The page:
Perils of the information war
The US’s image as the international police does not endear itself to the Chinese. Coupled with its high pressure on China and the ensuing Taiwan issue, the faraway Russia-Ukraine conflict is also happening where we are, albeit in a different way. Chinese-language information is mainly pro-Russia and anti-US, or anti-US and pro-China. A relative of mine who used to be a cab driver is not particularly interested in Ukraine, but he recently sent many videos to me, and I get the feeling that the “war” is getting more intense.
In early March, the UN General Assembly (UNGA) voted on a resolution condemning Russia’s invasion of Ukraine, and called for the immediate pullout of Russian troops. Among ASEAN countries, eight voted yes and two (Vietnam and Laos) abstained, as did democratic India, out of national interests. I recall taking a class many years ago at the SOAS University of London — I thought it was on Vietnamese history, but the professor’s class outline was “International history in the Vietnam War”. The class discussed how the various participants all had their own considerations, with Vietnam as the battlefield.
Now, due to emotional factors, some Singaporeans have been swayed by the Ukraine situation and influenced by information on social media, which is understandable. But when we also consider Singapore’s national interests, what would the factors be?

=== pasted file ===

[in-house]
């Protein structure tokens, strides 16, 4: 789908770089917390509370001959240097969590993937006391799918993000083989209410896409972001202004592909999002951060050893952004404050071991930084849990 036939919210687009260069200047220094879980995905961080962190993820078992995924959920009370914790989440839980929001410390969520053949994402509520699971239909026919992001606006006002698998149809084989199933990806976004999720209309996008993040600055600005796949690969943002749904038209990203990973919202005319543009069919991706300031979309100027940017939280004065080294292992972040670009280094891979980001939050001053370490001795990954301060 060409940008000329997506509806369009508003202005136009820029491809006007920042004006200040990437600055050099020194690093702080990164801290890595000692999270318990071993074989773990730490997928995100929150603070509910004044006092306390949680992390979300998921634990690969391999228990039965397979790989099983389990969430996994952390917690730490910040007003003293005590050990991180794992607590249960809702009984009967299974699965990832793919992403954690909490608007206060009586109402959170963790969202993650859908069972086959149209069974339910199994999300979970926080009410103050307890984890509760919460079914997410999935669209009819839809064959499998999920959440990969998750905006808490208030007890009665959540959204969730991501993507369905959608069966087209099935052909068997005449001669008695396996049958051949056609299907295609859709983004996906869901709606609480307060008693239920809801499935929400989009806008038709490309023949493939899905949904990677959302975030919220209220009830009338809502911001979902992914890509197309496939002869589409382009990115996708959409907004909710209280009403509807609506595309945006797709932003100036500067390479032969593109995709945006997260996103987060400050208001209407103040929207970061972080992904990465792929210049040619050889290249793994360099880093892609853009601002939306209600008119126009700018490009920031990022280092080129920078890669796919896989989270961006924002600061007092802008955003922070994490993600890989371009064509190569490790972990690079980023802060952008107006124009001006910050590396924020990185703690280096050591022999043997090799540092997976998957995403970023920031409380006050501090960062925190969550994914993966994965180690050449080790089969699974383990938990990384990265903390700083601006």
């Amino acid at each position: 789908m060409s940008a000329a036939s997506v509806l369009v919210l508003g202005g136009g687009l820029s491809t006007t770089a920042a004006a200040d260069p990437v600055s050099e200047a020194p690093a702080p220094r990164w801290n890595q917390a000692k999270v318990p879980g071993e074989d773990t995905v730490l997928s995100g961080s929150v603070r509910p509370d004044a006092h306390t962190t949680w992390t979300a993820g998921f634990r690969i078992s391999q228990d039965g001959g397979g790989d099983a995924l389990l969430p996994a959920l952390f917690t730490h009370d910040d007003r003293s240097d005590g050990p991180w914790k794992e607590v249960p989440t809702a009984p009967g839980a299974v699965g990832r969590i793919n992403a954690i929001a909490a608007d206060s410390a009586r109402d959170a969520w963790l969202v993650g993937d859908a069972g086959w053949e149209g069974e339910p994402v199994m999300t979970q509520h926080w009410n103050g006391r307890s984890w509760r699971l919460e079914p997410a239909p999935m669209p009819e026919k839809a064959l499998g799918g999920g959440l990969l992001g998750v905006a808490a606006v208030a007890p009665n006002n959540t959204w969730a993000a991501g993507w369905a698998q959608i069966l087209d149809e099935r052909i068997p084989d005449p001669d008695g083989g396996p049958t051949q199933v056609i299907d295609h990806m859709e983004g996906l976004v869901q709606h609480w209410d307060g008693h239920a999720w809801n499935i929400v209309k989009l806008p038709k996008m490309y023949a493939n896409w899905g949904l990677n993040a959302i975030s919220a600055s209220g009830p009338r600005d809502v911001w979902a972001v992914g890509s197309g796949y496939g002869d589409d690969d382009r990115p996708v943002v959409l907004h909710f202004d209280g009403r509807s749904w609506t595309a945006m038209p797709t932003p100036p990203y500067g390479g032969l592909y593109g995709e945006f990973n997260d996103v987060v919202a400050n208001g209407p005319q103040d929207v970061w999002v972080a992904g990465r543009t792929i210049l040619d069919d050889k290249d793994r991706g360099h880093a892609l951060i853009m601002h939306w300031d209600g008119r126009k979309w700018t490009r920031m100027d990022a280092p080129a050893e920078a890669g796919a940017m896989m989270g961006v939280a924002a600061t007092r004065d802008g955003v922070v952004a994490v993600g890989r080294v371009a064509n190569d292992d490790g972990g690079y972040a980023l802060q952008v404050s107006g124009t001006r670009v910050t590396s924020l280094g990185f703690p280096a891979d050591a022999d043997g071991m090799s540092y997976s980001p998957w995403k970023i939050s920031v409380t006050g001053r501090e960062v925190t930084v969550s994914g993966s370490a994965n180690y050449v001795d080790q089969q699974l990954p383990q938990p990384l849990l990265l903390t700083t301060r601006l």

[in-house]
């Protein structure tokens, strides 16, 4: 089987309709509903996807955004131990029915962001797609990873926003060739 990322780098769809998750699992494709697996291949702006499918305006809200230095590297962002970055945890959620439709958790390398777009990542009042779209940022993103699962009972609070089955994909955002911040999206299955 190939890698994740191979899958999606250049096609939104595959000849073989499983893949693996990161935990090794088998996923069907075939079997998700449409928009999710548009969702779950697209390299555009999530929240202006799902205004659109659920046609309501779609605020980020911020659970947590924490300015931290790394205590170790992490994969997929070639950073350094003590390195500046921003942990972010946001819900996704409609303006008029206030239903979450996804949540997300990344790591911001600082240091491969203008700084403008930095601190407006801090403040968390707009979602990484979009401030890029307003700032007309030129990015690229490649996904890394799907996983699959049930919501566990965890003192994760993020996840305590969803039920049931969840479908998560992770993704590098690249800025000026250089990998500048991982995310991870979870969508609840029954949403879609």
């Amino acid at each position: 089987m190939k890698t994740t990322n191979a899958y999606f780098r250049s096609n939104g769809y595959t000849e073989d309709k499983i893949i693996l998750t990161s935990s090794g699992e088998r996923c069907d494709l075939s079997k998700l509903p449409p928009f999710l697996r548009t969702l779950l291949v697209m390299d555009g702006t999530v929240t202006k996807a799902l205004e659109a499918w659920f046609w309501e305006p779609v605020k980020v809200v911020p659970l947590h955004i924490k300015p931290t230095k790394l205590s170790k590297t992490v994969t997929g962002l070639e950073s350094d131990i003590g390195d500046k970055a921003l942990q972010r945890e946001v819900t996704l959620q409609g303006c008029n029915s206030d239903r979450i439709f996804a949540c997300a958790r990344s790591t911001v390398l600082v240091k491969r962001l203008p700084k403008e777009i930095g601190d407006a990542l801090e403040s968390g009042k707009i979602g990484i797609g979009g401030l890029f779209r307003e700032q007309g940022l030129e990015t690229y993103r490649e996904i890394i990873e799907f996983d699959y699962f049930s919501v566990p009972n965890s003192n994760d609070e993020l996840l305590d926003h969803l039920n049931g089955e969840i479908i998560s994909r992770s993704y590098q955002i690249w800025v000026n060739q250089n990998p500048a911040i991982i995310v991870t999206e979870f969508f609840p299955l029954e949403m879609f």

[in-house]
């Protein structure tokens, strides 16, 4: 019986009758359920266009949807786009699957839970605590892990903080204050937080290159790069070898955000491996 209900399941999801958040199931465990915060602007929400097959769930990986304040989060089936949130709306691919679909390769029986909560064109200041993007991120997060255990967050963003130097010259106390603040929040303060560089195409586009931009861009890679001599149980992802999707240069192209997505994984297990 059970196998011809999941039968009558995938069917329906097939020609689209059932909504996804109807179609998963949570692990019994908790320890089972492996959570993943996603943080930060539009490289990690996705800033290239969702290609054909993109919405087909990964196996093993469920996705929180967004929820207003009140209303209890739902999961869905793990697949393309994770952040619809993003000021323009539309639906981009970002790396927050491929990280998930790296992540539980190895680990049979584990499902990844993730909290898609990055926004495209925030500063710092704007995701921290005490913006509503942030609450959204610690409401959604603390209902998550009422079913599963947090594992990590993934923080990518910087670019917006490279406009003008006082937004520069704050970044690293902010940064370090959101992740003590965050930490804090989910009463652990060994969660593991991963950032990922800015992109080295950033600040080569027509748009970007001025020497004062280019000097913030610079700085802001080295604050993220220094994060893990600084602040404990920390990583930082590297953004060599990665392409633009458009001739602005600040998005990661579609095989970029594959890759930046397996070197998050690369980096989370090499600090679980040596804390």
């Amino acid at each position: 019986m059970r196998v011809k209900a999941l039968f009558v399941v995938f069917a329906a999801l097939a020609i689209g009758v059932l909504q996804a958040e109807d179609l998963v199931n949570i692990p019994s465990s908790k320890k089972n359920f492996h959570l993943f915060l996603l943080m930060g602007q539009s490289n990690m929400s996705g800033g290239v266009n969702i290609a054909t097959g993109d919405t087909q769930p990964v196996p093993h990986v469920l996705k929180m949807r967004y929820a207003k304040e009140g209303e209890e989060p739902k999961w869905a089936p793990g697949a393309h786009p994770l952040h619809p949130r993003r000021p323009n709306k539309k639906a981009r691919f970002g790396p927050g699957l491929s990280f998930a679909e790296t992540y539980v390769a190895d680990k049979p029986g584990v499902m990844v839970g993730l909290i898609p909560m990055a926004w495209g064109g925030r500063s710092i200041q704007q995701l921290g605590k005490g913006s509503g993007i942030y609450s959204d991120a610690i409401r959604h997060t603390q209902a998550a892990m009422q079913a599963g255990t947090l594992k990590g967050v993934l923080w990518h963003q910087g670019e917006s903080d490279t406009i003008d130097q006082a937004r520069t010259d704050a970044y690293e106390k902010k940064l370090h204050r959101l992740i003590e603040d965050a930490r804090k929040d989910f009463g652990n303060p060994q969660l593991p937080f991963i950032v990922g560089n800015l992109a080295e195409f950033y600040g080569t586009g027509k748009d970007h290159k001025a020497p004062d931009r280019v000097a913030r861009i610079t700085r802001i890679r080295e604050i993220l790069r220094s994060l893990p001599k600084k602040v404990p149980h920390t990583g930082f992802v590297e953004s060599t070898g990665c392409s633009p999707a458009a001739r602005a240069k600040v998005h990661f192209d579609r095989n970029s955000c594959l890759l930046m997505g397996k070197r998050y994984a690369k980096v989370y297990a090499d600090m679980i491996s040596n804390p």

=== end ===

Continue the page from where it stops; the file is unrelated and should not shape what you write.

My counterpart from the English/Malay/Tamil Media Group, Warren Fernandez, and I recently met with Singapore’s Senior Minister and Coordinating Minister for National Security Teo Chee Hean for an in-depth discussion on the Ukraine issue. (A summary of his views, “Singapore’s Principled Position and Sanctions Against Russia” (《新加坡对俄罗斯的原则立场和制裁》), was published in Zaobao.) One of the points he made was that Singapore cannot accept one country arguing that another country’s independence is the result of “historical errors and crazy decisions”.
It is easy to understand the context of Singapore’s position. In relation to comments that Singapore took a “pro-US” stance, SM Teo mentioned that many people seem to have forgotten the US’s invasion of Grenada in 1983 and Singapore’s vote against it at the UNGA. He reminded them: “Our 1983 vote against the US did not mean that we were an adversary of the US. The US was a close friend and continues to be so; but we still had to express our disagreement.”
The test of one’s principles comes when it is inconvenient to abide by them
While Singapore rarely imposes sanctions on other countries in the absence of binding Security Council decisions or directions, it sanctioned Russia this time because of the “unprecedented gravity” of Russia’s invasion of Ukraine, in addition to Russia’s veto of a United Nations Security Council (UNSC) draft resolution denouncing its invasion of Ukraine. However, Singapore’s sanctions were “specific and targeted” and aimed at restricting “Russia’s capacity to conduct war against Ukraine and undermine its sovereignty”, which is different from the measures and intentions of the sanctions that other countries have imposed on Russia.
"The test of a country’s adherence to principle is when it is inconvenient to do so." - Professor Tommy Koh, Singapore's former permanent representative to the UN